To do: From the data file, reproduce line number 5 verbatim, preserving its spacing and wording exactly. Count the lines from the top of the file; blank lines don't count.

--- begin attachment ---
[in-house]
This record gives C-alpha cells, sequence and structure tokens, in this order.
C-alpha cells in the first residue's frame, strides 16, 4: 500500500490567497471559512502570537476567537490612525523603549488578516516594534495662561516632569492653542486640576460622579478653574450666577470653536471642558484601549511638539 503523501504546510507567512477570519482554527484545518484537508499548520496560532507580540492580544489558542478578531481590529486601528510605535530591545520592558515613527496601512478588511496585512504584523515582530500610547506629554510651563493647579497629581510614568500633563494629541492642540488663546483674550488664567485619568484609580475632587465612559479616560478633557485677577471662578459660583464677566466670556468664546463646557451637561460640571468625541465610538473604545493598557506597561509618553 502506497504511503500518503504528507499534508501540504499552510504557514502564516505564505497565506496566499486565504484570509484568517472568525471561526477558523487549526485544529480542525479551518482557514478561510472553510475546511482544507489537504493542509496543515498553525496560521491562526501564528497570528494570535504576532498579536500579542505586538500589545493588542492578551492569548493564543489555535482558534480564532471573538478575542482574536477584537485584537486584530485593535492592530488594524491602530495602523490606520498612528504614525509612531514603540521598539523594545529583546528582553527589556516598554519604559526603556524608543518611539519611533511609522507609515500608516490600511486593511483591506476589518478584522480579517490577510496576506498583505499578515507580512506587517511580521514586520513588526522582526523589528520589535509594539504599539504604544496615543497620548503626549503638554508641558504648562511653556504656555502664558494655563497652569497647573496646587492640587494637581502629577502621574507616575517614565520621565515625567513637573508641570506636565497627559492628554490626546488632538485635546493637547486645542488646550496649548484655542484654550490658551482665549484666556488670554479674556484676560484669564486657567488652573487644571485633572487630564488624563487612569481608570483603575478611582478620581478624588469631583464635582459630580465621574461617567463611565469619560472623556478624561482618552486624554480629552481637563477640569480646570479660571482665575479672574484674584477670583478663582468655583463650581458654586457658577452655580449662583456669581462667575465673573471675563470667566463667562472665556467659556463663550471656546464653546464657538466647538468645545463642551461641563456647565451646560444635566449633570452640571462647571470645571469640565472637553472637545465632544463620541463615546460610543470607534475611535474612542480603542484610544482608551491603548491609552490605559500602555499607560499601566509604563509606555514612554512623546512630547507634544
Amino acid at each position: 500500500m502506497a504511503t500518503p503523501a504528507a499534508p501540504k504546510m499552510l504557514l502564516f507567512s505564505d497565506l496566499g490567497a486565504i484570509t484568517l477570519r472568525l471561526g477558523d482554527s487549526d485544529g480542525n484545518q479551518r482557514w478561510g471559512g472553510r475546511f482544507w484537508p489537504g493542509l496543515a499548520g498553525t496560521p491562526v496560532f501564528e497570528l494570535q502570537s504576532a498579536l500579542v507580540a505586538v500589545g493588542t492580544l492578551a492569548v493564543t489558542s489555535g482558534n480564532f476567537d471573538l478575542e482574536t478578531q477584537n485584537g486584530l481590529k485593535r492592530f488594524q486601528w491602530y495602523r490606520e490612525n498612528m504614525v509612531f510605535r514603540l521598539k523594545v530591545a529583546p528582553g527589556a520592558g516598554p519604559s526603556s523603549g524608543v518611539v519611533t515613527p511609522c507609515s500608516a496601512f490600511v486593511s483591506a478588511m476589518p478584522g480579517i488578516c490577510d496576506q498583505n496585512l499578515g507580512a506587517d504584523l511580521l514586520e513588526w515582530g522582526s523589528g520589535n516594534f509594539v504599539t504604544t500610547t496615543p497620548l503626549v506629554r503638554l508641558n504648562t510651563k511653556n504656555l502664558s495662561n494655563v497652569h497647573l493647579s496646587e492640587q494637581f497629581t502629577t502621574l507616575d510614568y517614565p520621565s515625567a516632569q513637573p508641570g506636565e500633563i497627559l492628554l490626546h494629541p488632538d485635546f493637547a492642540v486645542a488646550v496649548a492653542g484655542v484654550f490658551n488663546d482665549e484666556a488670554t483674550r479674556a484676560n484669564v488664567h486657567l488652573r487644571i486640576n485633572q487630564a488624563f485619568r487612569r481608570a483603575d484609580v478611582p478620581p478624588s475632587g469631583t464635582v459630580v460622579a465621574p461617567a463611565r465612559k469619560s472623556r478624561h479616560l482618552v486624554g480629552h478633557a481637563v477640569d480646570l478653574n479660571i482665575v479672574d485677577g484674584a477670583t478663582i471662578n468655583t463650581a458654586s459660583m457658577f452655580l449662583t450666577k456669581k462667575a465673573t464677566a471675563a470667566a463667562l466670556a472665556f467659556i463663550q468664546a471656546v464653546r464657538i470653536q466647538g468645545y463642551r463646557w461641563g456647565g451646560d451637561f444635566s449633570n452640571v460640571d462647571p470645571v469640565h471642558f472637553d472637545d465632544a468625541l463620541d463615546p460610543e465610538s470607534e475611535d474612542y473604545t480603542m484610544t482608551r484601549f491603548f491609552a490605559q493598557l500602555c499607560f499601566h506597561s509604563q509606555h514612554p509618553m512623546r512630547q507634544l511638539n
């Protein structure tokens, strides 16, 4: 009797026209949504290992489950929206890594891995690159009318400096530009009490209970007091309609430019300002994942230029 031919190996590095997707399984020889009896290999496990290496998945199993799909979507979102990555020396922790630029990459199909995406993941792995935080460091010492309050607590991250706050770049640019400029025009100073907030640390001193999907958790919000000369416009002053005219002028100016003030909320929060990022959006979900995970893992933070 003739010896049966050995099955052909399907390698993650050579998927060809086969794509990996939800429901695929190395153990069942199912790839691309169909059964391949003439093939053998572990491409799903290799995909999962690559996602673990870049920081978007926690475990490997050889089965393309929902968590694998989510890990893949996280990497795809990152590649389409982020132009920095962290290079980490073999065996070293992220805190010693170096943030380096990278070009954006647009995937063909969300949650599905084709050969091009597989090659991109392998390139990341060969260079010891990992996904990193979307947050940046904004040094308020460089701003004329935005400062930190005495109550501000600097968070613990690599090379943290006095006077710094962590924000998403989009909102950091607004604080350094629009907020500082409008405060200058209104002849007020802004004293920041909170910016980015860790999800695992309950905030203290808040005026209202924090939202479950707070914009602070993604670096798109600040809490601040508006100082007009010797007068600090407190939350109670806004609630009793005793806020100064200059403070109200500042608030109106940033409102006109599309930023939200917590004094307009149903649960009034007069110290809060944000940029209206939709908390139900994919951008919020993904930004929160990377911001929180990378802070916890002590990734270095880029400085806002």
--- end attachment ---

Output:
């Protein structure tokens, strides 16, 4: 009797026209949504290992489950929206890594891995690159009318400096530009009490209970007091309609430019300002994942230029 031919190996590095997707399984020889009896290999496990290496998945199993799909979507979102990555020396922790630029990459199909995406993941792995935080460091010492309050607590991250706050770049640019400029025009100073907030640390001193999907958790919000000369416009002053005219002028100016003030909320929060990022959006979900995970893992933070 003739010896049966050995099955052909399907390698993650050579998927060809086969794509990996939800429901695929190395153990069942199912790839691309169909059964391949003439093939053998572990491409799903290799995909999962690559996602673990870049920081978007926690475990490997050889089965393309929902968590694998989510890990893949996280990497795809990152590649389409982020132009920095962290290079980490073999065996070293992220805190010693170096943030380096990278070009954006647009995937063909969300949650599905084709050969091009597989090659991109392998390139990341060969260079010891990992996904990193979307947050940046904004040094308020460089701003004329935005400062930190005495109550501000600097968070613990690599090379943290006095006077710094962590924000998403989009909102950091607004604080350094629009907020500082409008405060200058209104002849007020802004004293920041909170910016980015860790999800695992309950905030203290808040005026209202924090939202479950707070914009602070993604670096798109600040809490601040508006100082007009010797007068600090407190939350109670806004609630009793005793806020100064200059403070109200500042608030109106940033409102006109599309930023939200917590004094307009149903649960009034007069110290809060944000940029209206939709908390139900994919951008919020993904930004929160990377911001929180990378802070916890002590990734270095880029400085806002």